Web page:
Digitalisation has, in many ways, placed the consumer in charge of their own purchase journeys and decision processes. This also means that, as an advertiser, you are much more dependent on a marketing strategy dominated by content marketing. As such, we see many brands currently undergoing a transition towards a marketing model where unique, premium content is created and given away on a continuous basis. This is a clear break with the past, when content was more exclusive and controlled.

Today, the publishing of content on social media, such as YouTube, is required to keep up with the constantly changing competitive landscape where the user has evermore access to information. Of course, for brands the aim continues to be that the investment is recouped through a lift in sales and improved image.

However, it’s interesting to contemplate whether this tendency fundamentally changes the way brands are built or simply alters the way in which brands most effectively achieve awareness. Personally, I believe that the tendency reforms both sides. Brands will continue to try to simplify and filter the options for the consumer, for instance: identification, choice and creation of trust in a marketplace overflowing with options. Likewise, brands will continue to build their value through emotional triggers; indeed, this is the main area where there are changes.

As a brand, you need to have a perspective on the world external to your own sector. The brand has to be embedded in the cultural context by taking an interest in what the consumers are interested in.

The emotional triggers have changed character. Previously, in a less connected world, brands sought to build an emotional bridge to the consumer through validations of the quality and properties of the product. Today, where quality is increasingly consistent across the board, there is a need to create likeability at a higher level in order to appear differentiated and defined. This has its risks. The timeframe for winning - or losing - passion for a brand has diminished significantly. These macro-attitudes can affect the “trending power” of a brand enormously by creating acute perceptions of whether a brand is hot or not.

This is why content publication, rooted in the cross-section of brand, consumer and cultural context, is so relevant for modern marketing. It’s not really about whether content is free or sold. The investment isn’t in the content at all, but in what the content makes possible - and this is where many content strategies fail.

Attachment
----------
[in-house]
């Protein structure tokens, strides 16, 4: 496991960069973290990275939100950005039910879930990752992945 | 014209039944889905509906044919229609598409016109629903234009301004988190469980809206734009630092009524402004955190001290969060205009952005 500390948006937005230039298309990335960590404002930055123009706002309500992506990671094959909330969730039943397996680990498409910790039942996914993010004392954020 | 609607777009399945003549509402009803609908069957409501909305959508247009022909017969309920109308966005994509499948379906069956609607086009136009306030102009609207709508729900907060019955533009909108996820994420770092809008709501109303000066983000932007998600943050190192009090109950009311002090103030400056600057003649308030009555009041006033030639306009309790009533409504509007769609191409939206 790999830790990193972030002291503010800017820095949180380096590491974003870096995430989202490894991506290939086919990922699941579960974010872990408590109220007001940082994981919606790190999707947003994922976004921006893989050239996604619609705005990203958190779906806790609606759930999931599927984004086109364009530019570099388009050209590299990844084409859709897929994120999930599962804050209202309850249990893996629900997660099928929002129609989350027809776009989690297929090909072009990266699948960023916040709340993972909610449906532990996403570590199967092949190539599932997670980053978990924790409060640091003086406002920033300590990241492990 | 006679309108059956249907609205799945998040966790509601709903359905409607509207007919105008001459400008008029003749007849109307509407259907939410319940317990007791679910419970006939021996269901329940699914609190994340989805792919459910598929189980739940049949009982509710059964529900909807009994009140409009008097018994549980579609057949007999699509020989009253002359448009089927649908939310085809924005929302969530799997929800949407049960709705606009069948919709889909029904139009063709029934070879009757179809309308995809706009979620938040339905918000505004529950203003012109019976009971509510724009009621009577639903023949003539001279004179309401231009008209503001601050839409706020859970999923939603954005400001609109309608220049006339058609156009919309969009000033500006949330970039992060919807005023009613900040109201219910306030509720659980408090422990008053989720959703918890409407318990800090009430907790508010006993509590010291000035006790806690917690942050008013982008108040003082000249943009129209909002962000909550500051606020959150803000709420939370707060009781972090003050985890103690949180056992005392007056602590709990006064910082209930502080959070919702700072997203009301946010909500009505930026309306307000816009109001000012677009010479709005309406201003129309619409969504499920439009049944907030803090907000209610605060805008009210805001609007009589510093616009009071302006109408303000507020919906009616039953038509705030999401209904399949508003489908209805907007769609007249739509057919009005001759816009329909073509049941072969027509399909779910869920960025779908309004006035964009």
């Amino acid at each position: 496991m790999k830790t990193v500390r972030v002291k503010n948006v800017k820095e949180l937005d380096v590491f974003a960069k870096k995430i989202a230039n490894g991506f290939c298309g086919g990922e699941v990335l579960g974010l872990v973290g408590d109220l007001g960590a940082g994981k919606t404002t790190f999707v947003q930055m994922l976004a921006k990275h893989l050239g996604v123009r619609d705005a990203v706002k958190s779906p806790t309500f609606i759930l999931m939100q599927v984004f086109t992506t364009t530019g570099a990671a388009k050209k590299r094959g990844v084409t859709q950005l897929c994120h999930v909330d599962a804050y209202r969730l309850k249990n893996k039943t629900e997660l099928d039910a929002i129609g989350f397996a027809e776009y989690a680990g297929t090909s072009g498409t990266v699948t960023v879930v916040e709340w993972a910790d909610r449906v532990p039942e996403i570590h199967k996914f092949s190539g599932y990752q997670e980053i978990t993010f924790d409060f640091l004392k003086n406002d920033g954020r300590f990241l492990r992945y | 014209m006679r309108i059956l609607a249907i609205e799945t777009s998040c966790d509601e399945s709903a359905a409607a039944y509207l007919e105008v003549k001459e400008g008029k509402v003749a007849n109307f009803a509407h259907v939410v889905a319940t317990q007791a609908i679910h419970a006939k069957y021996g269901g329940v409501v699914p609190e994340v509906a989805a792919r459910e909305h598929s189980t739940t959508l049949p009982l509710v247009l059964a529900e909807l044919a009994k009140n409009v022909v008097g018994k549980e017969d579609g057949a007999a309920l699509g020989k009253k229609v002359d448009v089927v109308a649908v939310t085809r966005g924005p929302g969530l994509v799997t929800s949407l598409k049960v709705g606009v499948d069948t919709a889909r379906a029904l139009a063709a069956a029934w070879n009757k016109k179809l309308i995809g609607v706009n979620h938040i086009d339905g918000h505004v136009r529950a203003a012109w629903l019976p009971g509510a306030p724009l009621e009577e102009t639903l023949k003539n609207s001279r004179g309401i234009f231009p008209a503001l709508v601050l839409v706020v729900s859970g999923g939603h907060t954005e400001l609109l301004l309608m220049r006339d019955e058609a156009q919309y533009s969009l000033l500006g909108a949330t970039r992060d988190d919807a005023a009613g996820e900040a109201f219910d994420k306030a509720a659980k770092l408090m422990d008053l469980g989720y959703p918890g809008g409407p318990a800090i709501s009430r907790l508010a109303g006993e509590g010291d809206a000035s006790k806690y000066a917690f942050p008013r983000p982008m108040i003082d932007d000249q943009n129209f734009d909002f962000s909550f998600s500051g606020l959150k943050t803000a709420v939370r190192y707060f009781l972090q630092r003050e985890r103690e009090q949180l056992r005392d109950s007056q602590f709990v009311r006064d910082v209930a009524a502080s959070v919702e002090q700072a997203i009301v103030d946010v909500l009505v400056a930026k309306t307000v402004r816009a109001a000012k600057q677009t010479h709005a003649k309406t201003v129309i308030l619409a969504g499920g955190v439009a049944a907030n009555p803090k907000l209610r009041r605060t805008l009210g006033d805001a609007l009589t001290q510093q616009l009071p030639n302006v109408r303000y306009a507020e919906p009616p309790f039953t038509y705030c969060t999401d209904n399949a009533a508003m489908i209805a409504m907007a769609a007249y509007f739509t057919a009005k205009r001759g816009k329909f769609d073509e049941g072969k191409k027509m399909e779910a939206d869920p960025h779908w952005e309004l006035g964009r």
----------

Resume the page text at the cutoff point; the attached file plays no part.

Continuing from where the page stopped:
As a brand, you need to have a perspective on the world external to your own sector. The brand has to be embedded in the cultural context by taking an interest in what the consumers are interested in. The brand has to fight for attention on consumers’ terms and not their own by building an emotional bridge between what interests them and what the brand is good at. This is not revolutionary, but simply the natural consequence for marketing when it comes to a consumer-first approach.

Light-up cube with YouTube branding

As a platform, YouTube is in a unique position to do this because it works as both a content destination as well as a distribution hub for advertisers. The platform is home to entrepreneurial content creators who, especially with the younger demographics, are among the primary culture drivers and trendsetters. This combines well with the advertising capabilities possible on a platform that accesses the cultural discourse alongside the right mix of context and relevance.

Ultimately, YouTube builds a bridge to the cultural discourse across paid, owned and earned efforts. The starting point for this is a passionate community that serves as a brand destination as well as branded presence in a distributed manner. Used correctly, a brand can find in YouTube a potent tool for influencing consumers both implicitly and explicitly in the cultural context. Through content facilitation, content creation and co-branded collaborations on YouTube, a brand can extend its reach as well as its value (both in the market and with the consumers) and thereby anchor its cultural relevance.

As an advertiser, the focus is frequently on the operation and processes. It is the accommodation of the category expectations which prevail. But these are green fees in the eyes of the consumer and usually are not particularly differentiating. Price points only set the level of expectation through a reflection of the brand promise, but without actually delivering on it.

The brand’s presence in the cultural context, i.e. how the brand chooses to behave, should be the space it leaves itself to act and promise, not the other way around. A brand promise is no longer about what a consumer gets, but how they are made to feel. For this simple reason, audiovisual platforms like YouTube will be deciding components in the marketing mix, both in the marketing approach of today and tomorrow.